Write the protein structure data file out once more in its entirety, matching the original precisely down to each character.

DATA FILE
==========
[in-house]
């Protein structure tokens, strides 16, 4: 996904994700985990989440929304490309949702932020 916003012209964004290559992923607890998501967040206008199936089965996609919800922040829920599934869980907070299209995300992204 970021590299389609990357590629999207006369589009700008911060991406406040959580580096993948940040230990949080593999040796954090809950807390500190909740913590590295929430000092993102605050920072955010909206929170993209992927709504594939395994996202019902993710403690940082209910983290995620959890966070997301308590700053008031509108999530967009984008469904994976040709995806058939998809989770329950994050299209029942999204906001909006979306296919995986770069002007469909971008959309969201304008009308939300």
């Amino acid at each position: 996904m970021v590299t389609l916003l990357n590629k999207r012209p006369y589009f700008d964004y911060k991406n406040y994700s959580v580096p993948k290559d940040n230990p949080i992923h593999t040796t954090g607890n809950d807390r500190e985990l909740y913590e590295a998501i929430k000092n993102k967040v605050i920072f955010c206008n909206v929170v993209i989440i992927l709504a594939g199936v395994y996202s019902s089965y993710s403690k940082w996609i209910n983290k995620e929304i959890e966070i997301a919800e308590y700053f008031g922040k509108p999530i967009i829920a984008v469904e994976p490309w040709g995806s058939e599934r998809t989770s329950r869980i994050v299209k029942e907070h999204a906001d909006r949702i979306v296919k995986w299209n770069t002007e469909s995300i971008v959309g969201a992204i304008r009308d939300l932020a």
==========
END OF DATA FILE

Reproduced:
[in-house]
């Protein structure tokens, strides 16, 4: 996904994700985990989440929304490309949702932020 916003012209964004290559992923607890998501967040206008199936089965996609919800922040829920599934869980907070299209995300992204 970021590299389609990357590629999207006369589009700008911060991406406040959580580096993948940040230990949080593999040796954090809950807390500190909740913590590295929430000092993102605050920072955010909206929170993209992927709504594939395994996202019902993710403690940082209910983290995620959890966070997301308590700053008031509108999530967009984008469904994976040709995806058939998809989770329950994050299209029942999204906001909006979306296919995986770069002007469909971008959309969201304008009308939300």
């Amino acid at each position: 996904m970021v590299t389609l916003l990357n590629k999207r012209p006369y589009f700008d964004y911060k991406n406040y994700s959580v580096p993948k290559d940040n230990p949080i992923h593999t040796t954090g607890n809950d807390r500190e985990l909740y913590e590295a998501i929430k000092n993102k967040v605050i920072f955010c206008n909206v929170v993209i989440i992927l709504a594939g199936v395994y996202s019902s089965y993710s403690k940082w996609i209910n983290k995620e929304i959890e966070i997301a919800e308590y700053f008031g922040k509108p999530i967009i829920a984008v469904e994976p490309w040709g995806s058939e599934r998809t989770s329950r869980i994050v299209k029942e907070h999204a906001d909006r949702i979306v296919k995986w299209n770069t002007e469909s995300i971008v959309g969201a992204i304008r009308d939300l932020a």